How startups should handle infosec audits by enterprise customers
This infosec audits checklist is mostly given by enterprise customers or a particular regulatory framework to find out the security level of your product and whether it is safe to trust your application for the company’s valuable data. It is a mandatory process that must be followed before deploying any application into their environment. And if your product doesn’t meet that particular security level then the contract between you and the customer may get canceled.
That’s why startups should focus on compliance first, which makes it logical. The global growth of any business into regulated markets and the entry of that business into new areas like finance or healthcare are both significantly impacted by compliance. In many ways, attaining compliance is therefore a component of a startup’s go-to-market toolkit. Startups are, in fact, aligning themselves with the expectations of their customers because enterprise purchasers demand that they check the compliance box before accepting them as a customer.
Follow a Compliance and Regulatory Framework
As a startup it’s not important to follow a regulatory framework but it will definitely help you to maintain standards for your security. Your product must fulfill the checklist provided by the customer and that will be enough for you to clear their infosec audit but it is always preferable to follow a framework.
As a startup, we would suggest you follow ISO 27001 framework which will give your customers a surety that your company has a proper information security management system.
Here, are some of the most common and important regulatory frameworks that as a startup you must be aware of and later in the future you can think of applying:
- Framework: ISO (International Organization for Standardization)
Requirements: An widely regarded, voluntary framework for protecting information and enhancing information security management systems across industries, including compliance certification from an impartial third party.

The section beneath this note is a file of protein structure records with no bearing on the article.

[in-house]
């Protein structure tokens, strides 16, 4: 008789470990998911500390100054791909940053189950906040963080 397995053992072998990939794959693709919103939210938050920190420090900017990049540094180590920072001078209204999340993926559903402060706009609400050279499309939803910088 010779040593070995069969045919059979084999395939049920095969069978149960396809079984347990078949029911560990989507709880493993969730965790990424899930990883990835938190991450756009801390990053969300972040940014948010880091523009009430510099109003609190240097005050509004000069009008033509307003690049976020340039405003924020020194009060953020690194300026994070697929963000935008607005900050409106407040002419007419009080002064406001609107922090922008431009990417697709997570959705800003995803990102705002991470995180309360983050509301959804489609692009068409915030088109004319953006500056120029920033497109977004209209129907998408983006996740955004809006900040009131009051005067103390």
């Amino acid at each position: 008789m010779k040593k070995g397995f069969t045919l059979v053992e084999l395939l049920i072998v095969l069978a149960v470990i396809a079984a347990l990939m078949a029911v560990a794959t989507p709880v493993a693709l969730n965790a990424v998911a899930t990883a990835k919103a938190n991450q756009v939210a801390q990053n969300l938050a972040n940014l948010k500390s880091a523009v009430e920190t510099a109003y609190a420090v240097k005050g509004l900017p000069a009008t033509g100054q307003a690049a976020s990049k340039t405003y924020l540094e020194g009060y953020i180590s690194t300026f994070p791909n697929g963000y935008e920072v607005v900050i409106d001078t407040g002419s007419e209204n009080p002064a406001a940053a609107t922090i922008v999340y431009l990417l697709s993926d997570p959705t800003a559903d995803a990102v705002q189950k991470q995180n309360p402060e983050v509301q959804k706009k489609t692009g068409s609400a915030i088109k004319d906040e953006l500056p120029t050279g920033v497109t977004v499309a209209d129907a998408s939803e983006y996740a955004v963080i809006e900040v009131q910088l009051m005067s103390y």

Types of organizations leverage this framework: This framework can be used by any business, public or commercial, to enhance quality management and security and to report on it.
2. Framework: SOC 2 (Service Organization Control 2)
Requirements: A voluntary standard for data security and privacy from the American Institute of CPAs (AICPA) for SaaS providers and other businesses, with compliance verified by an impartial third-party auditor
Types of organizations leverage this framework: Any technological service provider or SaaS business that manages or keeps client data, is subject to SOC 2.
3. Framework: PCI-DSS (Payment Card Industry Data Security Standard)
Requirements: Information security standards required for organizations that handle payment card transactions
Types of organizations leverage this framework: Merchants, payment card-issuing banks, processors, developers, and other vendors.
4. Framework: NIST (National Institute of Standards and Technology)
Requirements: A series of guidelines for ensuring sensitive data is kept secure. It makes sure that proper steps are taken to guard against cybersecurity threats, and has a plan in place for responding to events of a data breach.
Types of organizations leverage this framework: By major corporations and governmental organizations, it can be a useful framework for any organization interested in assessing and lowering cyber risk.
5. Framework: HIPAA/HITECH
Requirements: U.S. federal law requires healthcare professionals and their partners to protect protected health information (PHI)